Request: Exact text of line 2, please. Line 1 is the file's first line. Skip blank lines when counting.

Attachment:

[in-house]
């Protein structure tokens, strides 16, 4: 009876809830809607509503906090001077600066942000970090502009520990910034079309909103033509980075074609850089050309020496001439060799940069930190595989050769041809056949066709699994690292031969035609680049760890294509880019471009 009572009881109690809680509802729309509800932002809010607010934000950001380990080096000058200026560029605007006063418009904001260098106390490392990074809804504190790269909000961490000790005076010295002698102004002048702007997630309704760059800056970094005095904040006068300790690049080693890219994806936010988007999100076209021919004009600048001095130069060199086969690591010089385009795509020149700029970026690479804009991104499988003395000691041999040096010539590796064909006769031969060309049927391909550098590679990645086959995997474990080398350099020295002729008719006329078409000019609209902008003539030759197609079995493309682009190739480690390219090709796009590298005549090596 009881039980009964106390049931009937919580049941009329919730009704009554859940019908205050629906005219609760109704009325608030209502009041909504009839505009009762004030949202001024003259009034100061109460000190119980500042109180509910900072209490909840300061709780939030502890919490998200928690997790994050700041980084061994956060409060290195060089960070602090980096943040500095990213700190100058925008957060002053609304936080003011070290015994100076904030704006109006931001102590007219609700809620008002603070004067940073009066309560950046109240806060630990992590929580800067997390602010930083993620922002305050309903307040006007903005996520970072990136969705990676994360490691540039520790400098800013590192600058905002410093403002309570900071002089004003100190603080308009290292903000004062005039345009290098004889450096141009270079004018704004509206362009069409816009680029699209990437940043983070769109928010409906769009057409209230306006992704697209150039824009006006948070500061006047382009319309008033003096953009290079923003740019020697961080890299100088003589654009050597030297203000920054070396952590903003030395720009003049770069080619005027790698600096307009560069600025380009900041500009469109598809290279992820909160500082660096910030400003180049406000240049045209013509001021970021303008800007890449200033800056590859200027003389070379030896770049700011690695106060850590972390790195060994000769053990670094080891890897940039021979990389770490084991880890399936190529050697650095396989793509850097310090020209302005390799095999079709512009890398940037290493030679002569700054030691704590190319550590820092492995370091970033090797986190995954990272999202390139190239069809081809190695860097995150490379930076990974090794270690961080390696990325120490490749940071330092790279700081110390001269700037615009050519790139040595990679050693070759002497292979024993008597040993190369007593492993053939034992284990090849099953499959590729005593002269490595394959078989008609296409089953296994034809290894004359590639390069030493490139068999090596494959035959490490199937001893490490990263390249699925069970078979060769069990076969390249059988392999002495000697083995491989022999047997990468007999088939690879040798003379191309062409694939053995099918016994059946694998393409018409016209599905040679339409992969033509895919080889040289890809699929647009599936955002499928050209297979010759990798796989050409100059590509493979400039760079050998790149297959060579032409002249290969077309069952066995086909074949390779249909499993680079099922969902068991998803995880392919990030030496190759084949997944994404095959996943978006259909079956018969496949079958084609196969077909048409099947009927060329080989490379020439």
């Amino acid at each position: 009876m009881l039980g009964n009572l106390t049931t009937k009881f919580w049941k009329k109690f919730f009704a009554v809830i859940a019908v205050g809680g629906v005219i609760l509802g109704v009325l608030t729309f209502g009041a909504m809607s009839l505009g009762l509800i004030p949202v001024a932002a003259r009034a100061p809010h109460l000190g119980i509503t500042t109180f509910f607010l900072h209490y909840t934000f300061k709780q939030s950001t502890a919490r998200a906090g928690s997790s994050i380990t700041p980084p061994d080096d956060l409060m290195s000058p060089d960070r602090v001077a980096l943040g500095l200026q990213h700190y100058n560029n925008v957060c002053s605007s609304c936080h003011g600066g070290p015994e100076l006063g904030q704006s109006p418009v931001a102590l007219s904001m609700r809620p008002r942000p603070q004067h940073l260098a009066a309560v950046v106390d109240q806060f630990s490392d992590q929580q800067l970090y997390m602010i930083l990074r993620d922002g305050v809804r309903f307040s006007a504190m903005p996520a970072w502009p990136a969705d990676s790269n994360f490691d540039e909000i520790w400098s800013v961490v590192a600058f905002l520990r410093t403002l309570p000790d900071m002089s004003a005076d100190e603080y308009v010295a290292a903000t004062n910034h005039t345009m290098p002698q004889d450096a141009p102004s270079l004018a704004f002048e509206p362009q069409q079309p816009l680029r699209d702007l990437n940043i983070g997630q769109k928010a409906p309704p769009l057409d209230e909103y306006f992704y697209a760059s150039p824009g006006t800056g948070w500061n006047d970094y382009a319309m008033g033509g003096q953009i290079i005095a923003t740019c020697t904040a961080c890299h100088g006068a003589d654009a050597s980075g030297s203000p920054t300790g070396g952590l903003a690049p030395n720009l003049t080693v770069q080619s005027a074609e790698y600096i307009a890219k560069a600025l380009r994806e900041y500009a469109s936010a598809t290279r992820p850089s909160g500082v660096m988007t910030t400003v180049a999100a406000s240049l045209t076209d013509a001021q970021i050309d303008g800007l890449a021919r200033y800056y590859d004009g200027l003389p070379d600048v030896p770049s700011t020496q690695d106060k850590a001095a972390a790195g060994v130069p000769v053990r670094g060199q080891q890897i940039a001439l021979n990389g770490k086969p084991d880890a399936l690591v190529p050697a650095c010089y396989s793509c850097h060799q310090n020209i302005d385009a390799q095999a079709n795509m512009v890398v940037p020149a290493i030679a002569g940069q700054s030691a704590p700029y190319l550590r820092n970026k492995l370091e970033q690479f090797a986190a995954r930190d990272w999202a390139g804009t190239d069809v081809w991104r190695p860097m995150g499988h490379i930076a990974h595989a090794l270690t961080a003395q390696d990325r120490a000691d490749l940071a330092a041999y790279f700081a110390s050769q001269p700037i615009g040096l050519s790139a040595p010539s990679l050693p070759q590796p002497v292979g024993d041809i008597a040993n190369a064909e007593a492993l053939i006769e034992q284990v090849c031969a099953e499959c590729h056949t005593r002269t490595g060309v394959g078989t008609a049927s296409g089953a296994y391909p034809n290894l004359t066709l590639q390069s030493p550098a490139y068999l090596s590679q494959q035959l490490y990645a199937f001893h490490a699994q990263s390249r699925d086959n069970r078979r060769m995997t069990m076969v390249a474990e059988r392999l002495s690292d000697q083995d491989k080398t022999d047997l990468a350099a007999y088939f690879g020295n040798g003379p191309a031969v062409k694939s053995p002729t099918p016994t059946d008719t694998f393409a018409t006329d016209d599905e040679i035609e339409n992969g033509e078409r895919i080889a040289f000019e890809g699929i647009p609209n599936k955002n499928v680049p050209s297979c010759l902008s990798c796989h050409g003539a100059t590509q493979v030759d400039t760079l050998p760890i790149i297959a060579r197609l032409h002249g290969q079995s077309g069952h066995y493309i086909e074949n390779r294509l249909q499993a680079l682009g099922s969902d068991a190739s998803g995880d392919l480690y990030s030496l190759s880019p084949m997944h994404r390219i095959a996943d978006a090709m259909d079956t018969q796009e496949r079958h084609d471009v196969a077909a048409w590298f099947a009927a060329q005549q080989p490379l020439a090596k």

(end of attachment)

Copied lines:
């Protein structure tokens, strides 16, 4: 009876809830809607509503906090001077600066942000970090502009520990910034079309909103033509980075074609850089050309020496001439060799940069930190595989050769041809056949066709699994690292031969035609680049760890294509880019471009 009572009881109690809680509802729309509800932002809010607010934000950001380990080096000058200026560029605007006063418009904001260098106390490392990074809804504190790269909000961490000790005076010295002698102004002048702007997630309704760059800056970094005095904040006068300790690049080693890219994806936010988007999100076209021919004009600048001095130069060199086969690591010089385009795509020149700029970026690479804009991104499988003395000691041999040096010539590796064909006769031969060309049927391909550098590679990645086959995997474990080398350099020295002729008719006329078409000019609209902008003539030759197609079995493309682009190739480690390219090709796009590298005549090596 009881039980009964106390049931009937919580049941009329919730009704009554859940019908205050629906005219609760109704009325608030209502009041909504009839505009009762004030949202001024003259009034100061109460000190119980500042109180509910900072209490909840300061709780939030502890919490998200928690997790994050700041980084061994956060409060290195060089960070602090980096943040500095990213700190100058925008957060002053609304936080003011070290015994100076904030704006109006931001102590007219609700809620008002603070004067940073009066309560950046109240806060630990992590929580800067997390602010930083993620922002305050309903307040006007903005996520970072990136969705990676994360490691540039520790400098800013590192600058905002410093403002309570900071002089004003100190603080308009290292903000004062005039345009290098004889450096141009270079004018704004509206362009069409816009680029699209990437940043983070769109928010409906769009057409209230306006992704697209150039824009006006948070500061006047382009319309008033003096953009290079923003740019020697961080890299100088003589654009050597030297203000920054070396952590903003030395720009003049770069080619005027790698600096307009560069600025380009900041500009469109598809290279992820909160500082660096910030400003180049406000240049045209013509001021970021303008800007890449200033800056590859200027003389070379030896770049700011690695106060850590972390790195060994000769053990670094080891890897940039021979990389770490084991880890399936190529050697650095396989793509850097310090020209302005390799095999079709512009890398940037290493030679002569700054030691704590190319550590820092492995370091970033090797986190995954990272999202390139190239069809081809190695860097995150490379930076990974090794270690961080390696990325120490490749940071330092790279700081110390001269700037615009050519790139040595990679050693070759002497292979024993008597040993190369007593492993053939034992284990090849099953499959590729005593002269490595394959078989008609296409089953296994034809290894004359590639390069030493490139068999090596494959035959490490199937001893490490990263390249699925069970078979060769069990076969390249059988392999002495000697083995491989022999047997990468007999088939690879040798003379191309062409694939053995099918016994059946694998393409018409016209599905040679339409992969033509895919080889040289890809699929647009599936955002499928050209297979010759990798796989050409100059590509493979400039760079050998790149297959060579032409002249290969077309069952066995086909074949390779249909499993680079099922969902068991998803995880392919990030030496190759084949997944994404095959996943978006259909079956018969496949079958084609196969077909048409099947009927060329080989490379020439």